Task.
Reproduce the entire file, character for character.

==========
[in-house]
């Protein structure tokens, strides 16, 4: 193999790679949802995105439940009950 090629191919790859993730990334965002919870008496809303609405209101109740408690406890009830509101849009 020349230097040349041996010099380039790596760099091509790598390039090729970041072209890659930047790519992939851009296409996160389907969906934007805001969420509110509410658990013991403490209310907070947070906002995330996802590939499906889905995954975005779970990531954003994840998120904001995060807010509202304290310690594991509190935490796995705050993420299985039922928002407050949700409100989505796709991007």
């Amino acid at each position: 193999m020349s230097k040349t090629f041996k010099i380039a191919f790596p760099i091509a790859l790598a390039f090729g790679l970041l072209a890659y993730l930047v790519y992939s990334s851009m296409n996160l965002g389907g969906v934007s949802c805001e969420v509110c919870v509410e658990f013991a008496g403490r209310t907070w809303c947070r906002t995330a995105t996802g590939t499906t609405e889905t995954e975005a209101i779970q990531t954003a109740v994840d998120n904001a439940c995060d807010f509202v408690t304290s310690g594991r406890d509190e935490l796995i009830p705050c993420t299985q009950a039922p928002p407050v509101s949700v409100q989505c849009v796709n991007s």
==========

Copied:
[in-house]
């Protein structure tokens, strides 16, 4: 193999790679949802995105439940009950 090629191919790859993730990334965002919870008496809303609405209101109740408690406890009830509101849009 020349230097040349041996010099380039790596760099091509790598390039090729970041072209890659930047790519992939851009296409996160389907969906934007805001969420509110509410658990013991403490209310907070947070906002995330996802590939499906889905995954975005779970990531954003994840998120904001995060807010509202304290310690594991509190935490796995705050993420299985039922928002407050949700409100989505796709991007």
């Amino acid at each position: 193999m020349s230097k040349t090629f041996k010099i380039a191919f790596p760099i091509a790859l790598a390039f090729g790679l970041l072209a890659y993730l930047v790519y992939s990334s851009m296409n996160l965002g389907g969906v934007s949802c805001e969420v509110c919870v509410e658990f013991a008496g403490r209310t907070w809303c947070r906002t995330a995105t996802g590939t499906t609405e889905t995954e975005a209101i779970q990531t954003a109740v994840d998120n904001a439940c995060d807010f509202v408690t304290s310690g594991r406890d509190e935490l796995i009830p705050c993420t299985q009950a039922p928002p407050v509101s949700v409100q989505c849009v796709n991007s």